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The History of Tango

Alhough it has come to epitomize the glamour and elegance of high society, with women in sleek glittering evening gowns and men in tux's and tails, the tango originated in Argentina's underbelly... the brothels of turn-of-the-century Argentina. As immigrants from Italy, Africa, and ports unknown arrived in Buenos Aires during the 1880's, many gravitated toward the port city's houses of ill repute. In these establishments, the portenos (as they were called) could drown their troubles in a few drinds and fnd some companionship. They looked desperately for a distraction to ease their sense of rootlessness and disfranchisement as "strangers in a strange land."

From this heady, intermingled cultural brew emerged a new music which become the Tango. Ironically, as these lonely immigrants and societal outcasts sought to escape from their feelings, they instead developed a music and dance that epitomized them. It is said the tango, speaks of more than frustrated love. It speaks of fatality, of destinies engulfed in pain. It is the dance of sorrow.

Though musical historians argue as to its exact origins, it is generally accepted that the tango borrowed from many nations; the relentless rhythms of the African slaves; the santeria, or candombe with their distinct beat on their drums; the popular music of the pampas (flatlands) known as the milonga, which combined Native Indian rhythms with the music of early spanish colonists; as well as other influences, including the Italian immigrants and ancient Latin linguistics. Some say the word "tango" comes from the Italian word tangere (to touch.)

The tango originally developed a portrayal of the relationship between the prostitute and her pimp. Many the titles of the first tangos referred to characters in the world of prostitution. These tango songs and dances had no lyrics, were often highly improvised, and were generally regarded as obscene. As well many of the early tangos not only represented a kind of sexual choreography, but often a duel, depicting a duel between men fighting for the favors of a woman, that usually ended in the symbolic death of an opponent. During this time. the wailing melancholy of the bandoneon (an accordion-like instrument which originated in Germany and later arrived in Argentina in 1886) became a mainstay of tango music.

In 1912 the lower classes were allowed to vote after the advent of the universal suffrage law--passed in Argentina, which served to legitimize many of its cultural mainstays, including the tango. Over time the tango lost some of its abrasiveness as it became absorbed into the larger society. The structure of the dance, however, remained intact, and soon the tango developed into a worldwide phenomenon. Even the Americans were doing it.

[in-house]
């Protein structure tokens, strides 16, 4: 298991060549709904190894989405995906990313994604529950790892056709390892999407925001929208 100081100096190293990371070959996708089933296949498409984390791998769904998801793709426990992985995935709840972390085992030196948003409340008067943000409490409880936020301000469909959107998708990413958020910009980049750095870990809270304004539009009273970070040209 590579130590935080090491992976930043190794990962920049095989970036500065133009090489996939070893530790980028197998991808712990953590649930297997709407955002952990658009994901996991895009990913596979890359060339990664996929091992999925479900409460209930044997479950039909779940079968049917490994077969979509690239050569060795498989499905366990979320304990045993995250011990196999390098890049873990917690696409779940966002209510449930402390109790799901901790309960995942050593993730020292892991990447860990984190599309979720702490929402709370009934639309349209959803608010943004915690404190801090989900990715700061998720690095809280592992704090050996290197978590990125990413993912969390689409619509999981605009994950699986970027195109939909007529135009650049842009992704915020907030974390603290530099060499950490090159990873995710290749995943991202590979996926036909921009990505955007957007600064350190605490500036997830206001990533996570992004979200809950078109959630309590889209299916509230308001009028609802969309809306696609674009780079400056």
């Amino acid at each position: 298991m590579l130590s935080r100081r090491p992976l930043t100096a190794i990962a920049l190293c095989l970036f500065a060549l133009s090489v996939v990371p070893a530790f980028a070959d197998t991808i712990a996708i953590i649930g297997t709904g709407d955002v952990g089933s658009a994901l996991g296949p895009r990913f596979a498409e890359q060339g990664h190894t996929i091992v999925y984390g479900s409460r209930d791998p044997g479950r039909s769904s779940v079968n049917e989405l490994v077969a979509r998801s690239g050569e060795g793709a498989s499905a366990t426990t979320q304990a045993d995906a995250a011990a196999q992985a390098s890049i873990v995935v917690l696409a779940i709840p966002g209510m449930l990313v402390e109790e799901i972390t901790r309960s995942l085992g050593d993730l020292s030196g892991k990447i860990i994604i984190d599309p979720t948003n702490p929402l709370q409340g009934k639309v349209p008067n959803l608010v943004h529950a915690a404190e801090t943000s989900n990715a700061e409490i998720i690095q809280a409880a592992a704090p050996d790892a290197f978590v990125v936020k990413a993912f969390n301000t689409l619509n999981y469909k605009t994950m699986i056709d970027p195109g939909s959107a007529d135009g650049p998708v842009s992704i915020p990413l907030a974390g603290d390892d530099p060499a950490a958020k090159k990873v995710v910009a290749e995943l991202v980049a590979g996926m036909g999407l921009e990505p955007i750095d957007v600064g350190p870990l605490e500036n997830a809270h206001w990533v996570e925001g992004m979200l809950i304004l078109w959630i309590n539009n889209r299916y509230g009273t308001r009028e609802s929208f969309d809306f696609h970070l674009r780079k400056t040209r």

During the the first two decades of the new century, the tango became a hit in Paris. The Tango... by Parisian standards became a staple of Argentinean high society. Tango was becoming more and more popular amongst the cabarets and theatres throughout Paris. The tango musician became elevated to professional composer status. Roberto Firpo, created the typical tango orchestra rhythm played on piano and double bass; melodies played on the bandoneon and the violin, with strong counter meloodies and variation. The stars of the era were osvaldo Fresedo and Julio de Caro.

In 1928, lyrics for the Tango became the latest trend, bringing for the birth of a star who is still celebrated to this day many decades after his death..., singer Carlos Gardel. The memory of this handsome, charismatic performer has reached into the hearts of the people of Argentina and to give something of national pride.

In 1930, a sudden rise in military action in Argentina ended the citizens' right to vote and thus largely silenced the voice of the people. Tango revived in the late 1930's when the Argentinean masses regained a good measure of their political freedom. They celebrated their social rise with the tango, which became a symbol of thir physical solidarity and part of their daily life. Again, tango musicians emerged who took the form in new directions including Fresedo, de Caro, Pugliese, and Anibal Troilo.

Soon, wealthy intellectuals, far removed from the working class, "orilla" began writing new lyrics for the tango. Because of their influence, tango took on a more romantic, nostalgic and less threatening air, a sweet remembrance of youth in an idyllic society that never existed.

When Juan Peron rose to power in 1946 the tango again reached the pinnacle of popularity in Argentina, as both he and his wife Evita embraced it wholeheartedly. Yet after Evita's death in 1952, the Tango again fell from the mainstream spotlight. American rock-and-roll invaded the popular scene, and the Tango again lost interest of the mainstream public.

Today the tango is enjoying a renaissance of popularity, keeping the fire of this daring art form burning brightly.